Why do ‘we’ perform surgery on newborn intersexed children?: The phenomenology of the parental experience of having a child with intersex anatomies
Feminist Theory 10 (3):359-377 (2009)
AbstractFew parents-to-be consider that their child may be born with ambiguous sex. Still, parents of a newborn child with ambiguous sex are expected to make a far-reaching decision for the child: should the child be operated upon so that it has either female or male genitals? The aim of this article is to examine, phenomenologically, why parents decide to have their children undergo genital surgery when it is not necessary for the child’s physiological functions. Drawing on phenomenological work by Maurice Merleau-Ponty, Simone de Beauvoir and Sara Ahmed, we examine parents’ frustration when their child’s sex is ambiguous and their experiences of the practice of medical sex assignment. We also examine parental identity work when the child has been assigned a sex and the interaction between parents and medical professionals when parents make decisions regarding surgery on their child. Furthermore, we provide a critical perspective on the surgical practice.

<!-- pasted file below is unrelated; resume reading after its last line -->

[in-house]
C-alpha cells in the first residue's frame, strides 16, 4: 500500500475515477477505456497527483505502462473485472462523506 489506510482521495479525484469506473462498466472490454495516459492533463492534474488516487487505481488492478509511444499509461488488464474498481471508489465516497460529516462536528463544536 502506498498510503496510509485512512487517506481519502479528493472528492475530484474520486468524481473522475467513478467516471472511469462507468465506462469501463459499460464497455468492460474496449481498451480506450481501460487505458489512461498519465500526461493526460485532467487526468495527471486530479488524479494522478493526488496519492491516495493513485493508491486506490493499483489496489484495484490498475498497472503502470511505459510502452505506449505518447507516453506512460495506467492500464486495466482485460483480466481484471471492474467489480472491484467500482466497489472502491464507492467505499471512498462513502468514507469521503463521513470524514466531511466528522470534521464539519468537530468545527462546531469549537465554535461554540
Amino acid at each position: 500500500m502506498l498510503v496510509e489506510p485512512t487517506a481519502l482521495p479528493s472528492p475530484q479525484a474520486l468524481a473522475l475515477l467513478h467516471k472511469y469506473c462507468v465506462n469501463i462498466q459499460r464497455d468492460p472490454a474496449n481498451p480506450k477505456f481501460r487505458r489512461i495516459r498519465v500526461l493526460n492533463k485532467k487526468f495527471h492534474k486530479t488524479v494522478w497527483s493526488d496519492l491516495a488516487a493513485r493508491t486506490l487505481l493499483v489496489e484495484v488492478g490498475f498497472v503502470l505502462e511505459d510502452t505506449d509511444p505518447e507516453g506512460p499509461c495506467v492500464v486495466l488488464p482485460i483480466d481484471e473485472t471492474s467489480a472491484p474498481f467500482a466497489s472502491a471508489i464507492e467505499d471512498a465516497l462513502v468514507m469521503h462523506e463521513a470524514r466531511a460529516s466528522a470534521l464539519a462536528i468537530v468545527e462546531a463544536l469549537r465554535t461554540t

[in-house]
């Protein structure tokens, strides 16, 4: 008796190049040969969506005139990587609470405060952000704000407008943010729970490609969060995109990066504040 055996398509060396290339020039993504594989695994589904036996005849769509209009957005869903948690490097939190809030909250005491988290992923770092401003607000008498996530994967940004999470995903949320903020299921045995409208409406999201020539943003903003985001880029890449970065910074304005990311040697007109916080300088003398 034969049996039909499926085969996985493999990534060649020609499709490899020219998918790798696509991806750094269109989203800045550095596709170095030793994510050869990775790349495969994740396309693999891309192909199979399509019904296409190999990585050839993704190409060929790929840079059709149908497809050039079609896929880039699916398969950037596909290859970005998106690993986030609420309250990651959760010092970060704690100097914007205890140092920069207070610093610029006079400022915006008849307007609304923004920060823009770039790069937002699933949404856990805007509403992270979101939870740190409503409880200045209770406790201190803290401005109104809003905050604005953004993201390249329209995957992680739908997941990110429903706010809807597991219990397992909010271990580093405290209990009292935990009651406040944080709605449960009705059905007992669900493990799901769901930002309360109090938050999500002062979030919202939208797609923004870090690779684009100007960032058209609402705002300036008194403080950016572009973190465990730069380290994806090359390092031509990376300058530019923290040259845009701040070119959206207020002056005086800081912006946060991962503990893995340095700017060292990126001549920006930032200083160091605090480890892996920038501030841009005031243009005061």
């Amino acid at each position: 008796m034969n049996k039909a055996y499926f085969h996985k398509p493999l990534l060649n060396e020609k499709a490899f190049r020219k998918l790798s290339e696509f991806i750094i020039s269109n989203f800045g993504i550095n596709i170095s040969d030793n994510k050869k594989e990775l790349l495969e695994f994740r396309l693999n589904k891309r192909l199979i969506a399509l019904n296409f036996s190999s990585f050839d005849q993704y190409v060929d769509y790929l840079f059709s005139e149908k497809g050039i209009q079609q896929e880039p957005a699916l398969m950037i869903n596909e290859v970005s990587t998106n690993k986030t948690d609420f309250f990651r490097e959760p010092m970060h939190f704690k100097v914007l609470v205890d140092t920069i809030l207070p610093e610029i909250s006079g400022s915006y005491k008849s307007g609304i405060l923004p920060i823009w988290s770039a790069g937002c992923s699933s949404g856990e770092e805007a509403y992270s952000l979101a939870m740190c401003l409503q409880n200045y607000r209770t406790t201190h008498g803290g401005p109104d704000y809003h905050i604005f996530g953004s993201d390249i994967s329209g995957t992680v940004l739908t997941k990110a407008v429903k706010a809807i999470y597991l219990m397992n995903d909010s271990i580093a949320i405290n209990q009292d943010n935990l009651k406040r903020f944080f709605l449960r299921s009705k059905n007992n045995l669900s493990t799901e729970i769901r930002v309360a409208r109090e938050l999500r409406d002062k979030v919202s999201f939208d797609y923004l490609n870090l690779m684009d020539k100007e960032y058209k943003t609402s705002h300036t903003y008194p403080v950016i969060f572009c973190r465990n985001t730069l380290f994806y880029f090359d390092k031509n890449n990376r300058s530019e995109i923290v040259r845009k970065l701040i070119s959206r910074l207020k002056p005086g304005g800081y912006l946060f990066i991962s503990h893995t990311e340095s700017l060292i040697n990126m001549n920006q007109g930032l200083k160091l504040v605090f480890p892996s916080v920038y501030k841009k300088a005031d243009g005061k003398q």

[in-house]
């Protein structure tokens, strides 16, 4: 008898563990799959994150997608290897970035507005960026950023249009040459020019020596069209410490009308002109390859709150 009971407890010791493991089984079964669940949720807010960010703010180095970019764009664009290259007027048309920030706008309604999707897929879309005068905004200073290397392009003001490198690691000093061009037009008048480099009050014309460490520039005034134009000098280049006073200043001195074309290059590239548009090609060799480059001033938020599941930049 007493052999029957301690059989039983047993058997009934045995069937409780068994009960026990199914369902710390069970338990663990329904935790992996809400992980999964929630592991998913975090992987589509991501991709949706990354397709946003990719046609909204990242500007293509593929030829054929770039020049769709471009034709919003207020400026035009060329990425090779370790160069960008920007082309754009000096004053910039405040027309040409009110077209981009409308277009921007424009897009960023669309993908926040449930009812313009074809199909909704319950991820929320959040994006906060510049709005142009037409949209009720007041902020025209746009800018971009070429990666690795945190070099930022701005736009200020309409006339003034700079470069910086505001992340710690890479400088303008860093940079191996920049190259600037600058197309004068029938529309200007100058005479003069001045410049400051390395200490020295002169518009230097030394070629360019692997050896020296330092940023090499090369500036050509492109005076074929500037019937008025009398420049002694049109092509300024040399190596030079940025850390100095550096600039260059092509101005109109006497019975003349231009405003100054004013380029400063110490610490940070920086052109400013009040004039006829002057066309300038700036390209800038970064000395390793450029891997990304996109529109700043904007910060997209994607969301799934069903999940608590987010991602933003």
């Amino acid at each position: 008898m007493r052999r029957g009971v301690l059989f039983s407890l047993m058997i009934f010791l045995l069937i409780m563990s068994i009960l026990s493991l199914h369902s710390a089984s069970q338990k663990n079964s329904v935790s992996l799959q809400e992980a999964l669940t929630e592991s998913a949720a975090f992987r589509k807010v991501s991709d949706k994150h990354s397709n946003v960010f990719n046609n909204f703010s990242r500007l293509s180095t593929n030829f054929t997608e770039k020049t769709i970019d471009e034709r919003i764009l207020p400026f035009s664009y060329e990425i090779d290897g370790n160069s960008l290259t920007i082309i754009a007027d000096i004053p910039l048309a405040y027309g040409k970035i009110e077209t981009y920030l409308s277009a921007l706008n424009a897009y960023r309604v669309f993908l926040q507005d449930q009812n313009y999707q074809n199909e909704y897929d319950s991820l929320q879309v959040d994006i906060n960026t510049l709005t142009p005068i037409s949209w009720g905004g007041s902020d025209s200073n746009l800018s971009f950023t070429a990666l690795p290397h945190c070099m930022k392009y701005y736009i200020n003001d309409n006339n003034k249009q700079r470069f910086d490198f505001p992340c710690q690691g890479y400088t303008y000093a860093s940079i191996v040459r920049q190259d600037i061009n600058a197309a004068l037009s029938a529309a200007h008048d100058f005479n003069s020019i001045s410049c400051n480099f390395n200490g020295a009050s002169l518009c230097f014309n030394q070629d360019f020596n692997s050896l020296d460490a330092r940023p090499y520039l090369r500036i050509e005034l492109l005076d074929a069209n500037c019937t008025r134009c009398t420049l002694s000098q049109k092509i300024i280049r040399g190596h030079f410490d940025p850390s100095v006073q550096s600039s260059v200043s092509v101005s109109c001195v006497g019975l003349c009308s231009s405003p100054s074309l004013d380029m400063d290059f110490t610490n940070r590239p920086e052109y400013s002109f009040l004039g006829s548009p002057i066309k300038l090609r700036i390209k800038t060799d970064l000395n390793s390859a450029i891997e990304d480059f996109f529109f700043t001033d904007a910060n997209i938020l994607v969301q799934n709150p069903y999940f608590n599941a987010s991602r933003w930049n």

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References found in this work
Queer Phenomenology: Orientations, Objects, Others.Sara Ahmed - 2006 - Duke University Press.
Cultural Norms, the Phenomenology of Incorporation, and the Experience of Having a Child Born with Ambiguous Sex.Kristin Zeiler - 2010 - Social Theory and Practice 36 (1):133-156.